Food in the corner and money in the cashews: Semantic activation of embedded stems in the presence or absence of a morphological structure

Abstract

In visual word identification, readers automatically access word internal information: they recognize orthographically embedded words (e.g., HAT in THAT) and are sensitive to morphological structure (DEAL–ER, BASKET–BALL). The exact mechanisms that govern these processes, however, are not well established yet – how is this information used? What is the role of affixes in this process? To address these questions, we tested the activation of meaning of embedded word stems in the presence or absence of a morphological structure using two semantic categorization tasks in Italian. Participants made category decisions on words (e.g., is CARROT a type of food?). Some no-answers (is CORNER a type of food?) contained category-congruent embedded word stems (i.e., CORN–). Moreover, the embedded stems could be accompanied by a pseudo-suffix (-er in CORNER) or a non-morphological ending (-ce in PEACE) – this allowed gauging the role of pseudo-suffixes in stem activation. The analyses of accuracy and response times revealed that words were harder to reject as members of a category when they contained an embedded word stem that was indeed category-congruent. Critically, this was the case regardless of the presence or absence of a pseudo-suffix. These findings provide evidence that the lexical identification system activates the meaning of embedded word stems when the task requires semantic information. This study brings together research on orthographic neighbors and morphological processing, yielding results that have important implications for models of visual word processing.

Introduction

Evidence from different lines of research suggests that readers access information during visual word identification. For example, we see orthographic neighbors embedded in simple words (e.g., HAT in THAT; Bowers, Davis, & Hanley, 2005) and we can extract stems and affixes in morphologically complex words (e.g., DEAL–ER, BASKET–BALL; for a review see Amenta & Crepaldi, 2012). These two lines of research have mostly run in parallel with little contact. However, orthographic activation mechanisms have recently been suggested to also drive stem recognition in morphologically complex words (Grainger & Beyersmann, 2017). Orthographic and morphological processing obviously interact during visual word identification (e.g., Grainger & Ziegler, 2011).

Studies on morphological processing in reading have typically used the masked priming lexical decision task to establish that suffixed words are automatically decomposed into stem and affix (Rastle & Davis, 2008; Rastle, Davis, & New, 2004). This evidence shows that suffixed words are efficient primes for their stems (farmer-farm). Interestingly, pseudo-suffixed words also act as primes for morphologically unrelated (pseudo)stems (corner-corn), while this is not the case for non-suffixed words (cashew-cash). This has led to the view that morphological decomposition is based on sublexical (morpho-orthographic) information, whether or not the (pseudo)stem actually contributes to the word meaning. Thus, morphological analysis seems to be triggered by the presence of an affix. However, the extension of the paradigm to suffixed and non-suffixed nonword primes (farmity-farm, farmekt-farm) has indicated priming effects even in the absence of suffixes (e.g., Beyersmann, Casalis, Ziegler, & Grainger, 2014; Beyersmann, Cavalli, Casalis, & Colé, 2016; Hasenäcker, Beyersmann, & Schroeder, 2016; Heathcote, Nation, Castles, & Beyersmann, 2018). To account for these findings, Grainger and Beyersmann (2017) put forward the idea of automatic embedded stem activation: priming is not only triggered by an affix, but also emerges because the stem contained in the word is activated directly from orthography and thus essentially identified as a word itself.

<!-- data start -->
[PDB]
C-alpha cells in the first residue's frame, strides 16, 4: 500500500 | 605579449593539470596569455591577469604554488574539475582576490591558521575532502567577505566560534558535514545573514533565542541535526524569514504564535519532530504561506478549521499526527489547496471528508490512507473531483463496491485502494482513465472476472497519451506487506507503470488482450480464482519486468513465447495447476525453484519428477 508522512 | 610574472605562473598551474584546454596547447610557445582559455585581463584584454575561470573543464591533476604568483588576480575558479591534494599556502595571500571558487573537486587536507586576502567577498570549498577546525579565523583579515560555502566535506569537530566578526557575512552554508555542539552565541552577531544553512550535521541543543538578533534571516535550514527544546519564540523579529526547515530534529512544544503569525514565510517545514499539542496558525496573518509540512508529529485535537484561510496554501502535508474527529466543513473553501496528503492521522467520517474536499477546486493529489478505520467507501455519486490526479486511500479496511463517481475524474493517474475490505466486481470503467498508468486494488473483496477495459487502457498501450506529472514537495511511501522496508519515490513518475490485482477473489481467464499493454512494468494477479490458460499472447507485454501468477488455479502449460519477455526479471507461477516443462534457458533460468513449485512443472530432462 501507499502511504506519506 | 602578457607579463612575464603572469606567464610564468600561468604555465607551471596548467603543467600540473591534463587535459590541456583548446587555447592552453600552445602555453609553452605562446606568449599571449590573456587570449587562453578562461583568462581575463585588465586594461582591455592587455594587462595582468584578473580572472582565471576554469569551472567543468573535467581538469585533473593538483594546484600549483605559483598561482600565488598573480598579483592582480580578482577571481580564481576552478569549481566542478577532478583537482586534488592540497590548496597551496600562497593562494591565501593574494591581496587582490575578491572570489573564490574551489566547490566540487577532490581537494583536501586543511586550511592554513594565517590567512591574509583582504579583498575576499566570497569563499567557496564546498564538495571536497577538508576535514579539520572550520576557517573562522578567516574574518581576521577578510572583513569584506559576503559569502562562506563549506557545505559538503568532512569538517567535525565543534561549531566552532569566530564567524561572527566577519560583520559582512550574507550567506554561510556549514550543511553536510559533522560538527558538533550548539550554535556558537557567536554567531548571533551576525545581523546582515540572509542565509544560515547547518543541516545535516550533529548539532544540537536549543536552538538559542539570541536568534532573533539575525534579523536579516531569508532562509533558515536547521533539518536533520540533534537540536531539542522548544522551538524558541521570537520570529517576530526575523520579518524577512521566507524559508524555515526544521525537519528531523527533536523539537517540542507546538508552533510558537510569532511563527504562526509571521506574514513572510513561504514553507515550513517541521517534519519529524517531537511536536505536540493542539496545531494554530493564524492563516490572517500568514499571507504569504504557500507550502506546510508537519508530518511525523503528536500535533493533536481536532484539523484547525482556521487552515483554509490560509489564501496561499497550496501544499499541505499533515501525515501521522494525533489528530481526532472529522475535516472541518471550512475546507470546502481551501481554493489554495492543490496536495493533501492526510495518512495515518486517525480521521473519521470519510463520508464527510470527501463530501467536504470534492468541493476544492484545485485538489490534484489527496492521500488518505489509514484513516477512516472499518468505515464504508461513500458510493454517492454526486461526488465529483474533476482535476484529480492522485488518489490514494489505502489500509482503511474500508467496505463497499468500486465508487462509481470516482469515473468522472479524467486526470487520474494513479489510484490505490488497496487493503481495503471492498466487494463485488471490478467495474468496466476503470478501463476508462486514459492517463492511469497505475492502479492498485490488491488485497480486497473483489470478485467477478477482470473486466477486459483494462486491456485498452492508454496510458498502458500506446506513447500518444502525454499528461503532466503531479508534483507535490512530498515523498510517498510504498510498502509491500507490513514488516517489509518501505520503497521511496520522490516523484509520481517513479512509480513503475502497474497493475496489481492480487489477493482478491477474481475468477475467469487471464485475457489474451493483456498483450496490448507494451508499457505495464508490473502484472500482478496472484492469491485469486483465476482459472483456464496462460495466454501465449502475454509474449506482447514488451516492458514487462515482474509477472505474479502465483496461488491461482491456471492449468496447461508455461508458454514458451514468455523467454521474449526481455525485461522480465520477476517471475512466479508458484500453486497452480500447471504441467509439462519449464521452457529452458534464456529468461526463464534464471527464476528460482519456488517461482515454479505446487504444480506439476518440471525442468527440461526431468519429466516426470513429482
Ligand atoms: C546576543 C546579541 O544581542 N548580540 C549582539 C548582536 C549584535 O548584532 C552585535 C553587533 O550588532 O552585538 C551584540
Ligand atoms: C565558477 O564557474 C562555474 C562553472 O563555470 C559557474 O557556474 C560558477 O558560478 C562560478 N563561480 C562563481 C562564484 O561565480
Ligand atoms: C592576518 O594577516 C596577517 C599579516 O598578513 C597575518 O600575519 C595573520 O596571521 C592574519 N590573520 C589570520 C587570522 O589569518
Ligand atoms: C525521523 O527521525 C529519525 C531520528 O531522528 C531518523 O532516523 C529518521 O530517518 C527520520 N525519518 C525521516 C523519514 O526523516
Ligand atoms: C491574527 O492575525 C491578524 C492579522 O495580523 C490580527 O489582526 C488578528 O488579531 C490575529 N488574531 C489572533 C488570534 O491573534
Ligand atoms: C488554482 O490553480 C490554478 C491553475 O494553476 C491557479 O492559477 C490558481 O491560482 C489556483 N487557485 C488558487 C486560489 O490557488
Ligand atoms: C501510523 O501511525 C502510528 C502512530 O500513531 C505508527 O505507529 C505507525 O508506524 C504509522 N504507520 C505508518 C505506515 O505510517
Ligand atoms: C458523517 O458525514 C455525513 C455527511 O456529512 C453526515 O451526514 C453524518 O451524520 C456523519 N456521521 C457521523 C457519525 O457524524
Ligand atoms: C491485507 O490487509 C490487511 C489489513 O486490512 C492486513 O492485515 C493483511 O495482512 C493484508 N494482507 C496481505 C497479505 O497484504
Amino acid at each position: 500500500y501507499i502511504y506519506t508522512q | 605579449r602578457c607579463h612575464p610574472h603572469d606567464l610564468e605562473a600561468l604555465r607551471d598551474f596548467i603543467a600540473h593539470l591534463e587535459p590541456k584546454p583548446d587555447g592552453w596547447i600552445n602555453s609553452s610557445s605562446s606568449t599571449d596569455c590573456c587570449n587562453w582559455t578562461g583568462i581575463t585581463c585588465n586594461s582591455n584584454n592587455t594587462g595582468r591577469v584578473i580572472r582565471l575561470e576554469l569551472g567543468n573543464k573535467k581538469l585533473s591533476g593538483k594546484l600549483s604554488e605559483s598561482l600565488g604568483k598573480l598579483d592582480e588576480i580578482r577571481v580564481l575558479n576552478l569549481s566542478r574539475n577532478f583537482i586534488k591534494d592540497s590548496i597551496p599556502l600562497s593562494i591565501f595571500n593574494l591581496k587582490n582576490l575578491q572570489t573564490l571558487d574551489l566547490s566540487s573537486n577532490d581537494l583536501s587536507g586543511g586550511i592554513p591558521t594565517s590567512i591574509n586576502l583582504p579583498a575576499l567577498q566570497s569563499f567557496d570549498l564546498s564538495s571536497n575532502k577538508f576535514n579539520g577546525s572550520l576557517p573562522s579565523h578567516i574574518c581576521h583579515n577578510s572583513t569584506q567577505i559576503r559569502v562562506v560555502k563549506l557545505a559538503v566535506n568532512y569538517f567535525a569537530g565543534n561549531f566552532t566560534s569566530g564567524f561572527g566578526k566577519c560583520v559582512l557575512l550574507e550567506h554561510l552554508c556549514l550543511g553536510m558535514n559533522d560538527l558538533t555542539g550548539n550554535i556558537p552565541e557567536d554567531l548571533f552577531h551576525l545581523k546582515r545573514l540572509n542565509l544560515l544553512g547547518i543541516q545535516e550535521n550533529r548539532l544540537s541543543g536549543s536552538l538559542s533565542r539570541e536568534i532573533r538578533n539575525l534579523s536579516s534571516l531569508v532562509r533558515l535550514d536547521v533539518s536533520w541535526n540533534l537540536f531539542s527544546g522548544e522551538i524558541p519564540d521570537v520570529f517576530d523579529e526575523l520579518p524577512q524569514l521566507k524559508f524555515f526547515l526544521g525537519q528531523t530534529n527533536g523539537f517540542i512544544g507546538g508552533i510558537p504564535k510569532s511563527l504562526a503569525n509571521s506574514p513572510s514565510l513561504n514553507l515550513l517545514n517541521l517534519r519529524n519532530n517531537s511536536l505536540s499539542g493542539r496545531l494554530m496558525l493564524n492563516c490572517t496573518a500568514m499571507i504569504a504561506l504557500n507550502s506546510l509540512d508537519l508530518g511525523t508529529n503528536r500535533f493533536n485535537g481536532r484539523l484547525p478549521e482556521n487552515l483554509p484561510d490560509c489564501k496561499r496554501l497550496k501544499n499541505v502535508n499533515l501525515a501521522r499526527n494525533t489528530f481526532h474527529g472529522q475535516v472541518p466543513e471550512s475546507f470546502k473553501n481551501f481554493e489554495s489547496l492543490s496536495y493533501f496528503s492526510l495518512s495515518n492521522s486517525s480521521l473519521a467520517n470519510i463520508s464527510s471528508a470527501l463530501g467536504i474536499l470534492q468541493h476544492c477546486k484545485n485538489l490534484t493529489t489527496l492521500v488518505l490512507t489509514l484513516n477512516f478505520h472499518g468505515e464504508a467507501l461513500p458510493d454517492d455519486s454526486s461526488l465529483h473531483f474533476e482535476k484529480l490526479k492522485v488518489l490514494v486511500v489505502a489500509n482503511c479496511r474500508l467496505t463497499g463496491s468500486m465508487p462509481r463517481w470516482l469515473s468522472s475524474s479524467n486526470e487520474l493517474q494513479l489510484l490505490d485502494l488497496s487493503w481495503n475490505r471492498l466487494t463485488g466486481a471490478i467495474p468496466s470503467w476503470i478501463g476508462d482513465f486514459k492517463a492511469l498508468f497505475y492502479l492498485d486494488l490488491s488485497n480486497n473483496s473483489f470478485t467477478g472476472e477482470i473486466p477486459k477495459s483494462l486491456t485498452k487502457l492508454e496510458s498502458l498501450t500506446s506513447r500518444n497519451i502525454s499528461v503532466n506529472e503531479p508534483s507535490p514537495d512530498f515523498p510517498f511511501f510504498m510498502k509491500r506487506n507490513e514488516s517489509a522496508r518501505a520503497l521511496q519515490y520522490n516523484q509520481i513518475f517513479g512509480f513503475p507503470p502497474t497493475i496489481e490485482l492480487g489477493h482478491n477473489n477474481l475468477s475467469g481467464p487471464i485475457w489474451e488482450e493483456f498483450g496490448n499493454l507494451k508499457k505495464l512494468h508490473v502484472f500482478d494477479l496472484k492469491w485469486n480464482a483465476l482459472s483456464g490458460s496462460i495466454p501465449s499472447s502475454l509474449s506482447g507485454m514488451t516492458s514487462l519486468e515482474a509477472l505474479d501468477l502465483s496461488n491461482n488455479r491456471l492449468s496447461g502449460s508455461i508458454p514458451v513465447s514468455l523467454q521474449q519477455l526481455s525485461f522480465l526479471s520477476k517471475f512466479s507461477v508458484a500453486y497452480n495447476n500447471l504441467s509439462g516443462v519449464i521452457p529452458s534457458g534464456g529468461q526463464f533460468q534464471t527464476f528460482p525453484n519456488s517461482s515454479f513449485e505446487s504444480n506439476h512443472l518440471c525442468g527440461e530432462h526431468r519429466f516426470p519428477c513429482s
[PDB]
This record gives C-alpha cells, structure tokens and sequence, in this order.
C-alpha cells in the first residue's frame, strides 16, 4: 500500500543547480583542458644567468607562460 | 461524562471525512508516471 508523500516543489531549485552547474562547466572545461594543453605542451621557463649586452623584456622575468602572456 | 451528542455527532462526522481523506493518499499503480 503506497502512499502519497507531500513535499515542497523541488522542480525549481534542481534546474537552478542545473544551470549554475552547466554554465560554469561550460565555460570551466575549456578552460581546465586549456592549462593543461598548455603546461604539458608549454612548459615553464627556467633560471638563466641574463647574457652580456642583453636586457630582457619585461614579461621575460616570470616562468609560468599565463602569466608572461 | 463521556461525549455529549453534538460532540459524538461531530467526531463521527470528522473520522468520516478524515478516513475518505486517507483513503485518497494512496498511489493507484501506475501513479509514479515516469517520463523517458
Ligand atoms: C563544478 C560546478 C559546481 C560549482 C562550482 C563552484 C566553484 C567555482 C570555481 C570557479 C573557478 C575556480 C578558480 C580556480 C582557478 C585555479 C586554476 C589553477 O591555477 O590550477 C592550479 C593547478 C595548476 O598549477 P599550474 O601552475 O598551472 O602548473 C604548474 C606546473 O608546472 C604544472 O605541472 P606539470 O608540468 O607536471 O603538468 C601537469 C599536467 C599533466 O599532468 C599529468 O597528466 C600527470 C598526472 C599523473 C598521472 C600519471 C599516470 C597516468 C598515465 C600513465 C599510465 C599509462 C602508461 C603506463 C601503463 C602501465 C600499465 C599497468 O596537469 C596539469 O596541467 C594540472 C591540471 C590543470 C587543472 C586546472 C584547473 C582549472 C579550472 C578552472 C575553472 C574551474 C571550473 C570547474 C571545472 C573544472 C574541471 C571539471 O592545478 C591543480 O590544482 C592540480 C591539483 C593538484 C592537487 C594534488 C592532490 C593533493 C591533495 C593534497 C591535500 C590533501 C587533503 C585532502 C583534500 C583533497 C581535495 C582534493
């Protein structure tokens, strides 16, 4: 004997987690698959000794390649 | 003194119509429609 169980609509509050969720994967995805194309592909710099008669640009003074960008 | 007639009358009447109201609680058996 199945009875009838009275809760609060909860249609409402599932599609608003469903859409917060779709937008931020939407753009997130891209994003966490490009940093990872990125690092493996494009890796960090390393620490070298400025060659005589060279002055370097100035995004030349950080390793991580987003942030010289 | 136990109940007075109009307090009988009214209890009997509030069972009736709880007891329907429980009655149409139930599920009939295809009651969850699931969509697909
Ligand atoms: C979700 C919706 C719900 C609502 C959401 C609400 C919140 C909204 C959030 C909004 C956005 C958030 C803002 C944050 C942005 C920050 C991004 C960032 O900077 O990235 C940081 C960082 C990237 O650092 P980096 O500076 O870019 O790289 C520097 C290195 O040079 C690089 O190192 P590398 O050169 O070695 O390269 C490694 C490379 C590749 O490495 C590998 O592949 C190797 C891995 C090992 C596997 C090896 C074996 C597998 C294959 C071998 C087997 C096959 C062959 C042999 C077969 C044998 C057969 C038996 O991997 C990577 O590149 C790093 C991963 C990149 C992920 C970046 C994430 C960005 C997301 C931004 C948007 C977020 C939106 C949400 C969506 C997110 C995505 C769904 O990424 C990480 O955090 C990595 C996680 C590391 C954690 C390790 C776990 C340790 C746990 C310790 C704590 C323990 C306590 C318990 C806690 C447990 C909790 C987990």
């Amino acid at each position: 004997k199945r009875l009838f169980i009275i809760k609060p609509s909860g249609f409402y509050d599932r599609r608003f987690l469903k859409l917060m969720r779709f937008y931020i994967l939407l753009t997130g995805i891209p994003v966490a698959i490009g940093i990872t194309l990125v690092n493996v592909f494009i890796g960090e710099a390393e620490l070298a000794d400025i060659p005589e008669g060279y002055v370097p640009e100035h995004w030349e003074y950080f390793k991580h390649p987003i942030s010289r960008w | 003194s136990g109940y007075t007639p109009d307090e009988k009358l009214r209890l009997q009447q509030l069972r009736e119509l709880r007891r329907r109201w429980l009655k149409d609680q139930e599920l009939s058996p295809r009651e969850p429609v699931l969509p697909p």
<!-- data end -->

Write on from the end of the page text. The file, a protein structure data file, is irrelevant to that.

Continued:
The idea of automatic activation of shorter words embedded within longer words has thus entered the morphological processing debate. However, it is not entirely new in the visual word recognition research. Embedded words can be seen as a particular case of orthographic neighbors, namely deletion neighbors (e.g., crow and crown). Within the orthographic literature, embedded word activation has also been examined with masked priming. Contrary to the findings from masked morphological priming, deletion neighbor prime-target pairs were shown to yield inhibitory effects, at least in the absence of a morphological or semantic relationship (Drews & Zwitserlood, 1995; De Moor & Brysbaert, 2000).Footnote 1

To examine whether automatic orthographic activation of embedded words directly spreads to semantics, Bowers, Davis, and Hanley (2005) used a semantic categorization task. Participants had to make judgements about the semantic category of words (i.e., is CROWN a bird?). Crucially, some items contained embedded words that actually fell into the category under question (i.e., CROW in CROWN). When this was the case and the embedded words were of higher frequency than the carrier words, decision times were significantly slower than when the semantic category was unrelated to the embedded word (i.e., is CROWN a vehicle?). This study provided compelling evidence that orthographically embedded words directly activate semantics, and embedded words and carrier words compete with each other (see Nation & Cocksey, 2009, for converging evidence from beginning readers).